The word comes from the Classical Greek word λειτουργία (leitourgia) meaning "public work" or more simply "operate". In the Greek city-states, it had a different sense: some public good which a wealthy citizen arranged at his own expense, either voluntarily or by law. At Athens, the Assembly assigned liturgies to the wealthy, and there was a law by which any man who had been assigned a liturgy while a richer man had had none could challenge him either to undertake the liturgy or to exchange property with him. Greek ( IPA: or IPA: — Hellenic) is an Indo-European language with a documented history of 3,500 years, the longest of any single language in that language family. ... A deliberative assembly is an organization, comprised of members, that uses a parliamentary procedure for making decisions. ...


The church use of the term comes from its frequent and historic use in the Greek text of the New Testament (eg Acts 13:2). It referred to a public and deliberate, well-defined ceremony. It is often translated as "minister" or "worship" in English language Bibles.


See also

// Partial list of Christian liturgies (past and present) Roman Catholic church (churches in communion with the Holy See of the Bishop of Rome) Latin Rite Novus Ordo Missae Tridentine Mass Anglican Use Mozarabic Rite Ambrosian Rite Gallican Rite Eastern Rite, e. ... A Medieval Low Mass by a bishop. ... Jewish services (Hebrew: tefillah/תפלה, plural tefilloth/תפלות) are the communal prayer recitations which form part of the observance of Judaism. ...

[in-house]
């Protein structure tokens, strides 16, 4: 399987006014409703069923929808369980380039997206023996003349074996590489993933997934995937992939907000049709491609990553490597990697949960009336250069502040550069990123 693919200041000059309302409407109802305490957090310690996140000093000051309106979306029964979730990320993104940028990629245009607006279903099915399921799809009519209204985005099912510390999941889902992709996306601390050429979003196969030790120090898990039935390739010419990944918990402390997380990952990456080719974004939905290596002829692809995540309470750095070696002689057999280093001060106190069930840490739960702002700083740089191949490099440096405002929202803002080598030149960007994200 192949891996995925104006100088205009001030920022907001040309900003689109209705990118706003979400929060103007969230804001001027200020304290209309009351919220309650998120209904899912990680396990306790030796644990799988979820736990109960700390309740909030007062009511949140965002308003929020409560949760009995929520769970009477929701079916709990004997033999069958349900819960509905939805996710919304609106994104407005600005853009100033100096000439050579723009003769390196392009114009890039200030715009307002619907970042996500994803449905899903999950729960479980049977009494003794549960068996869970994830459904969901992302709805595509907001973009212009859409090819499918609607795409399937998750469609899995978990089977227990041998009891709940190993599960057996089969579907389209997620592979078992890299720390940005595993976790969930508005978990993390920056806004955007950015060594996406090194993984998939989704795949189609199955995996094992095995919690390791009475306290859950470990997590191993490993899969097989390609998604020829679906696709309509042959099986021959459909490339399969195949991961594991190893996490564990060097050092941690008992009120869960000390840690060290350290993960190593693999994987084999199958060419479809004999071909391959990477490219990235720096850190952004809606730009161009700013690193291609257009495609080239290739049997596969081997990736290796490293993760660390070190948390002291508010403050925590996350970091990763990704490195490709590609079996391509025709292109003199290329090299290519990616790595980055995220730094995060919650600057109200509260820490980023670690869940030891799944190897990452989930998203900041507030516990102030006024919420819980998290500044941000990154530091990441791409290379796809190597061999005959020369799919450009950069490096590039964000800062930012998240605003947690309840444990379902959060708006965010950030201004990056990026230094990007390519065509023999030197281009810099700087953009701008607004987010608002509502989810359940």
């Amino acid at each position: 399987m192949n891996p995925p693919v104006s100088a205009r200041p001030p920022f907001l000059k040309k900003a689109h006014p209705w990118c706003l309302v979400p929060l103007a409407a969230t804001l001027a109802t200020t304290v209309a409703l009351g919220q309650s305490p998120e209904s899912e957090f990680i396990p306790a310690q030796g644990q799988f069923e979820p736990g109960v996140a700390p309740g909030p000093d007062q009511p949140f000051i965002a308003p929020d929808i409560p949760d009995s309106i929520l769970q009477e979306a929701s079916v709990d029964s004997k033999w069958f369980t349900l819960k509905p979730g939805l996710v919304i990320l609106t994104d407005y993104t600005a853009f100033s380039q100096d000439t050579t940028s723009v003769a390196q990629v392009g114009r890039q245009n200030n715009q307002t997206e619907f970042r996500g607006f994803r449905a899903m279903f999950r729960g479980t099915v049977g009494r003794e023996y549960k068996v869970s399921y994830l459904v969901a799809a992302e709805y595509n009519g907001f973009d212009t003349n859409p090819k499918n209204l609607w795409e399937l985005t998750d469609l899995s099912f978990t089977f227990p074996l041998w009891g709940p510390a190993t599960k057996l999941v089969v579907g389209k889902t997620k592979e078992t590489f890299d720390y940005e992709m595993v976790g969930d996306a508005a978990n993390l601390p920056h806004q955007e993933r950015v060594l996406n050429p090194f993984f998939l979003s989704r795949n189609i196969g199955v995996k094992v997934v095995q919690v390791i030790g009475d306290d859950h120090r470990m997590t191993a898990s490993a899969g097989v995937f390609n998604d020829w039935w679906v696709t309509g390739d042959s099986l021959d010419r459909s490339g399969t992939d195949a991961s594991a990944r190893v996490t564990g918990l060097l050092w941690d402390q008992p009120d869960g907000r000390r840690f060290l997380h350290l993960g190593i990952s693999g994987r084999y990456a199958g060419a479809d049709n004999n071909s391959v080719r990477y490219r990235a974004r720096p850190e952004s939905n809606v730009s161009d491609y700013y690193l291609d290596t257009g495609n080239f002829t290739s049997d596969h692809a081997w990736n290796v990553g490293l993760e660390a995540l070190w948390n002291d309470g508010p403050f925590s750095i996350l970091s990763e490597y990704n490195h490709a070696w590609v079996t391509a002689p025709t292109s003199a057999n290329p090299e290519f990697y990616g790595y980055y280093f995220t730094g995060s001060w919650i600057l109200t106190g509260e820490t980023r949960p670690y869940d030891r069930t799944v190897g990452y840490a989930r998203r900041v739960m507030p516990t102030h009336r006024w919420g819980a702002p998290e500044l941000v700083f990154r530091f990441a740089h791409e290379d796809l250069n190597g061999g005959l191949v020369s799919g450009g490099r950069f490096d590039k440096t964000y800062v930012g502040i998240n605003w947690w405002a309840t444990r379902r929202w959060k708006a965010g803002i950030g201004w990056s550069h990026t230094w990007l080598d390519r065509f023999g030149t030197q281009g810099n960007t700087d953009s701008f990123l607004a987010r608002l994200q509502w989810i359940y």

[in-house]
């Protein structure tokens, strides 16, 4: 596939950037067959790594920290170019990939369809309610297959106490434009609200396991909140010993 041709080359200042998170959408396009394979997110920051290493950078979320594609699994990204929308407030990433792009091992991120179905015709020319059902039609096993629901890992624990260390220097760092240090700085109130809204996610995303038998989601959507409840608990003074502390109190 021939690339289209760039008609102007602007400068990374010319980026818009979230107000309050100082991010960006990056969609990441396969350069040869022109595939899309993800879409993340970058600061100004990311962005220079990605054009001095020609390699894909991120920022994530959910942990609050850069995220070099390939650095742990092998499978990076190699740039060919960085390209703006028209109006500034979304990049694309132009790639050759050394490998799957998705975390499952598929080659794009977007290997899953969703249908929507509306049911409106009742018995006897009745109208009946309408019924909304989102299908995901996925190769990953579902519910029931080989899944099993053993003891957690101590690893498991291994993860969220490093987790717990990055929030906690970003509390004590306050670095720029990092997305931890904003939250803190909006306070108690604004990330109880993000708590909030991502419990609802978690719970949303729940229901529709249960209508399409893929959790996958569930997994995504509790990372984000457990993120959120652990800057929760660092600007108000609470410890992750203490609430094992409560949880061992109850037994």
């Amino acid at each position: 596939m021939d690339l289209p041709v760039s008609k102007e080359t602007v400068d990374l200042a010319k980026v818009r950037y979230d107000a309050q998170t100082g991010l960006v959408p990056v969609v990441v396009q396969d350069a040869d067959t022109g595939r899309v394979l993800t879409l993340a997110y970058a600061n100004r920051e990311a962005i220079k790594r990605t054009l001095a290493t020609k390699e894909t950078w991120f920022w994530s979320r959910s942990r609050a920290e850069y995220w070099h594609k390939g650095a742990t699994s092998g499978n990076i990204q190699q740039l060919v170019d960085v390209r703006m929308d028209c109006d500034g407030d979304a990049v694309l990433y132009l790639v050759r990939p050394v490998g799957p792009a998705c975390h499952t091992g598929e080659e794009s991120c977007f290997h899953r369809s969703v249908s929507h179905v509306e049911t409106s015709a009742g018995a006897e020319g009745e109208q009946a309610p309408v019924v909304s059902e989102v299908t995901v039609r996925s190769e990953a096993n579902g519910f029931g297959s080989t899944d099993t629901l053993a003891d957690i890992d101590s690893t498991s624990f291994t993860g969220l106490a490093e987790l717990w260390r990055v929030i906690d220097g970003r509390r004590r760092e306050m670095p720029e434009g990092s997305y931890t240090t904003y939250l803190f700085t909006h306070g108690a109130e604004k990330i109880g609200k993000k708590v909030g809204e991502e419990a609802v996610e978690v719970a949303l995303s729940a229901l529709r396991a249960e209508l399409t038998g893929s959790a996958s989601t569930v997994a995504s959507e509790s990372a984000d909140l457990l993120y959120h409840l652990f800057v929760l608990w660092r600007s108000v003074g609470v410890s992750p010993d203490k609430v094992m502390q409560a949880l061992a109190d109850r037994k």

References

  1. ^ Underhill, E., Worship (London: Bradford and Dickens, 1938), pp. 3-19.
  2. ^ Dandelion, P., The Liturgies of Quakerism, Liturgy, Worship and Society Series (Aldershot, England and Burlington, VT: Ashgate, 2005).
  • Bowker, John, ed. (1997) Oxford Dictionary of World Religions. Oxford University Press. ISBN 0-19-213965-7.
  • Jones, Cheslyn, Geoffrey Wainwright, and Edward Yarnold, eds. (1978) The Study of Liturgy. London: SPCK.

External links


  Results from FactBites:
 
CATHOLIC ENCYCLOPEDIA: Liturgy (7033 words)
Liturgy (leitourgia) is a Greek composite word meaning originally a public duty, a service to the state undertaken by a citizen.
Liturgy of the first two centuries as made up of somewhat free improvisations on fixed themes in a definite order; and we realize too how naturally under these circumstances the very words used would be repeated -- at first no doubt only the salient clauses -- till they became fixed forms.
Liturgy is that of the gradual supplanting of the
liturgy, Christian. The Columbia Encyclopedia, Sixth Edition. 2001-05 (389 words)
The ancient liturgies of the East are classified as Antiochene or Syrian (with modern liturgies in Greek, Old Slavonic, Romanian, Armenian, Arabic, and Syriac) and Alexandrine or Egyptian (with liturgies in Coptic and Ethiopic).
The liturgies that arose in the West are classified as either Gallican (including the Celtic, Mozarabic, and Ambrosian) or Roman, both using Latin.
Most of its demands were met in the Roman Catholic Church by the liturgical reformation directed by the Second Vatican Council, including the use of vernacular languages in the Mass, participation of the laity in public prayer, and an emphasis on music and song.